|Title||Estimating genetic differences in hosts’ susceptibility and infectivity for infectious diseases|
|Author(s)||Biemans, Floor; Bijma, P.; Jong, M.C.M. de|
|Event||ISVEE14, Mérida, 2015-11-03/2015-11-07|
Quantitative Veterinary Epidemiology
Animal Breeding and Genetics
|Publication type||Abstract in scientific journal or proceedings|
|Abstract||Transmission of an infectious disease is affected by susceptibility and infectivity of the host individuals involved. Susceptibility, the relative probability that an individual gets infected when subjected to infectious individuals, is a trait affecting the disease status of the individual itself; it is measured as a direct genetic effect . Infectivity, the ability to infect other individuals, affects the diseases status of others; it is measured as an indirect genetic effect (IGE). An IGE is a heritable effect of an individual affecting the phenotype of another individual. When looking at genetic studies on infectious diseases, current focus is on susceptibility only. Infectivity, however, can have major effects on disease transmission. Identifying highly infective individuals can contribute to preventing disease outbreaks. Here we investigate methods to estimate host genetic effects on susceptibility and infectivity based on binary data on the disease status of individuals.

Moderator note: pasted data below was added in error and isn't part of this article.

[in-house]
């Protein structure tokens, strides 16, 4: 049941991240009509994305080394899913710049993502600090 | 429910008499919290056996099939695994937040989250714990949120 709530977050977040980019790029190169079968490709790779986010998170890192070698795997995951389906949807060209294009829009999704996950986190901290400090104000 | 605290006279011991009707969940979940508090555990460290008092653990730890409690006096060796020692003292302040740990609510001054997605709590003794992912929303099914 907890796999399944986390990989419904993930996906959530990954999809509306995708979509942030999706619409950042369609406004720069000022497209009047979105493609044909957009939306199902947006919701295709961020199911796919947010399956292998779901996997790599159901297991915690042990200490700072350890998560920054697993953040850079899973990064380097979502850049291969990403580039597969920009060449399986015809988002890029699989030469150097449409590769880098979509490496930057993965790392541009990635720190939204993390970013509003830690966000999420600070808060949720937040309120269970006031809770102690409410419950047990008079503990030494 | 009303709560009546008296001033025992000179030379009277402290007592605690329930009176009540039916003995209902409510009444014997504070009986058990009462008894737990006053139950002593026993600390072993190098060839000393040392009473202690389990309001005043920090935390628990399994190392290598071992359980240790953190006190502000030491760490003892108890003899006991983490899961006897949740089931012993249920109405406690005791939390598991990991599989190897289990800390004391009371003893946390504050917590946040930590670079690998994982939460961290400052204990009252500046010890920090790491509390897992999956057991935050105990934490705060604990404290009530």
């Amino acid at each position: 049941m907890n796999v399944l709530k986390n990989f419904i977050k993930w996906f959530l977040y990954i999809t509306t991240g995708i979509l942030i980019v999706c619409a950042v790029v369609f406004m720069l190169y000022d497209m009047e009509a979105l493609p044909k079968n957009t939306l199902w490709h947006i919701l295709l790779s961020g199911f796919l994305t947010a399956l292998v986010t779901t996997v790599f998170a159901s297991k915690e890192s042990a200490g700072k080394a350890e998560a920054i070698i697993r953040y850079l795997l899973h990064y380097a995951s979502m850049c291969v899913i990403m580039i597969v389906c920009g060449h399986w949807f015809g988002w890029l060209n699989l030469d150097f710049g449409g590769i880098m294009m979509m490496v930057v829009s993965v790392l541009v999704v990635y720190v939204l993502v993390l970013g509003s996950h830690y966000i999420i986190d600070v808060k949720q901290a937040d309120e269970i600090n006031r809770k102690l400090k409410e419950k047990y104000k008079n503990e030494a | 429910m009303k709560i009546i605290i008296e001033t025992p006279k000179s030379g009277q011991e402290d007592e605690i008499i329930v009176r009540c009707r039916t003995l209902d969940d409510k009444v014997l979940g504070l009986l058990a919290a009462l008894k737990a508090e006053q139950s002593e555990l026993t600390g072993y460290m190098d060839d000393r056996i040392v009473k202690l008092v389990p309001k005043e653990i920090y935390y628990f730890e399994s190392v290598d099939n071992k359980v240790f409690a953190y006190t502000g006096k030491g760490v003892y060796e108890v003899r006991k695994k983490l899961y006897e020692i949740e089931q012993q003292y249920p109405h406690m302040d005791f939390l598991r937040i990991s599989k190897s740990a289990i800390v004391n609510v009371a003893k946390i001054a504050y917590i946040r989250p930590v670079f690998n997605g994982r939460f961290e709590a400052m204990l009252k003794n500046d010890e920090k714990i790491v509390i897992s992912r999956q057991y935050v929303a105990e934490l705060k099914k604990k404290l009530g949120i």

A simulation study was performed to simulate disease transmission over time. Genetic heterogeneity was modelled in a diploid host population with two unlinked loci, one for susceptibility and one for infectivity. Endemic disease transmission was simulated with a SIS-model. At several points in time the population state was determined by counting the number of susceptible and infectious individuals of each genotype. These data were analysed using a generalized linear model with a complementary log-log link function and relative gene effects for susceptibility and infectivity were estimated back. Genetic differences were estimated correctly for susceptibility and for infectivity when observation intervals were short and/or genetic differences were large. This model can be used in livestock genetic improvement by selecting animals with favourable genetic effects for susceptibility and infectivity. The model has been applied to field data on Digital Dermatitis (DD), an infectious claw disease in dairy cattle. By combining transmission data on DD with high density single-nucleotide polymorphism data of the individual cows, genomic regions affecting susceptibility and infectivity can be identified.